A recent study says that people are more mindful of online safety issues than what experts had previously believed. An article on phys.org says that Nitesh Saxena, PhD, wanted to know what goes on in users’ brains when they come upon malicious websites or malware warnings.
Study subjects were asked to tell the authentic login pages of popular websites from phony replications. A second task for them was to differentiate between harmless pop-ups while they read some news articles and pop-ups with malware warnings.
The fMRI showed brain activity as it corresponded to the users’ online activity: attention, making decisions, solving problems. The images lit up for both tasks, but of course, fMRI can’t tell if the user is making the right decision.
That aside, the results were that the users were accurate 89 percent of the time with the malware warning task. When users were met with malware warnings, the language comprehension area of the brain lit up. Saxena states in the phys.org article, “Warnings trigger some sort of thought process in people’s brains that there is something unusual going on.”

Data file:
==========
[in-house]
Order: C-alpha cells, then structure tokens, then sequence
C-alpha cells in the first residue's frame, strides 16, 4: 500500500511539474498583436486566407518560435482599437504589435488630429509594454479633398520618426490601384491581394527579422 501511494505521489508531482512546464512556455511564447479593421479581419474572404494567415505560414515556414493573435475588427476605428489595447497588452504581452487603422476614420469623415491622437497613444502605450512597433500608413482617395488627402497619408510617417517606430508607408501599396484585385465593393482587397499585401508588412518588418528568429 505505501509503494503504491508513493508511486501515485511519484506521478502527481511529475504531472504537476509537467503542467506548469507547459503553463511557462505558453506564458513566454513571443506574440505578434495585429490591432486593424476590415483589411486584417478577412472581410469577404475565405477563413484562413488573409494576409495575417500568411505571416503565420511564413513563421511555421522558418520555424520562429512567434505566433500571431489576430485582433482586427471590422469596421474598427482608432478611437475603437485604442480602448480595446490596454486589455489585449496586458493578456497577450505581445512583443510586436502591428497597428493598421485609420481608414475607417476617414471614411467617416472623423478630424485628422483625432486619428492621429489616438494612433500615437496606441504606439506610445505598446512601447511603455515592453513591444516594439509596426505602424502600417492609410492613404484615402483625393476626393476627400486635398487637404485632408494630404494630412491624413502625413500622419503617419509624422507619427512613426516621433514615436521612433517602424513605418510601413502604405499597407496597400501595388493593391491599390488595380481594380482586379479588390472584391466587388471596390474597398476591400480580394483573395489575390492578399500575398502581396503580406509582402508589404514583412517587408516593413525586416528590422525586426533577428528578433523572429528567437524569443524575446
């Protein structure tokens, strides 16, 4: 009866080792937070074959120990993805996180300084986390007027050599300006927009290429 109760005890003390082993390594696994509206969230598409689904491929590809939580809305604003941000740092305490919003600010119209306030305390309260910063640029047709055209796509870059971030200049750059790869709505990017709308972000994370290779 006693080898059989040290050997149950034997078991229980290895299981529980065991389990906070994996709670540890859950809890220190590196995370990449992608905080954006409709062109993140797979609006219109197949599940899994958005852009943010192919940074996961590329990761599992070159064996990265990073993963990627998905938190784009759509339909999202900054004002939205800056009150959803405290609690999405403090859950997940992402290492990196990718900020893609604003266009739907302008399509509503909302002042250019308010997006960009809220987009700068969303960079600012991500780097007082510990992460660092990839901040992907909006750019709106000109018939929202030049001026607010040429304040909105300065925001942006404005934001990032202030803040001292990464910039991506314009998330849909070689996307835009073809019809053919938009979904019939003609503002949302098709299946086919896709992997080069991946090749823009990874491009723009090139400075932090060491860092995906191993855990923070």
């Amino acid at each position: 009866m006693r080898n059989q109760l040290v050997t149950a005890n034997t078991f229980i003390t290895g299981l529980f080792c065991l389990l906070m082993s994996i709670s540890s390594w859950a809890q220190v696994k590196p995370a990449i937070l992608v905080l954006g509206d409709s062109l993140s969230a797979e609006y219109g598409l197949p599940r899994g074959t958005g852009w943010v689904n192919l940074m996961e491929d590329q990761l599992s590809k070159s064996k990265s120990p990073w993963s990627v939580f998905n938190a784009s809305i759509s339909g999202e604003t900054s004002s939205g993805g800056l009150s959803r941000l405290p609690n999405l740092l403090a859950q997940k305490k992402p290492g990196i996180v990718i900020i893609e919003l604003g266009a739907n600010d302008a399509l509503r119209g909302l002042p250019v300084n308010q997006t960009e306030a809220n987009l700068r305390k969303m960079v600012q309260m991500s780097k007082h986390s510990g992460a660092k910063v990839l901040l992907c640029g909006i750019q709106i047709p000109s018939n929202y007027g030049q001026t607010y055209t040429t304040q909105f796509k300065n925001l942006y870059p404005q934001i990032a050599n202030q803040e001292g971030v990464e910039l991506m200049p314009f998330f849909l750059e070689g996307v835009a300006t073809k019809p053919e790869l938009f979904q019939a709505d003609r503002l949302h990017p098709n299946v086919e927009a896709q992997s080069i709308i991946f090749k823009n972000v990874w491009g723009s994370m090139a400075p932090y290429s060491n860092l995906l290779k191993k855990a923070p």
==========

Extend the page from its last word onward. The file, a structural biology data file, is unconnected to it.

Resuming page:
The accuracy rate of telling an authentic website from a phony one was just 60 percent. Saxena believes this might be because users don’t know what to look for. For instance, they don’t know to look at the URL, which can give away the phoniness.
This study also had the participants complete a personality evaluation to measure impulsiveness. The fMRI images revealed differences based on impulsivity. Saxena says there was a “negative correlation” between brain activity and impulsive behavior. The impulsive user is prone to hastily clicking “yes” to proceed, when a malware warning pops up.
There was less brain activity in the key cerebral areas of decision-making in the users who had greater degrees of impulsivity.
This study has potential applications for the improved design of malware warning systems. These results can also assist company managers by identifying impulsive workers who need stronger online security training.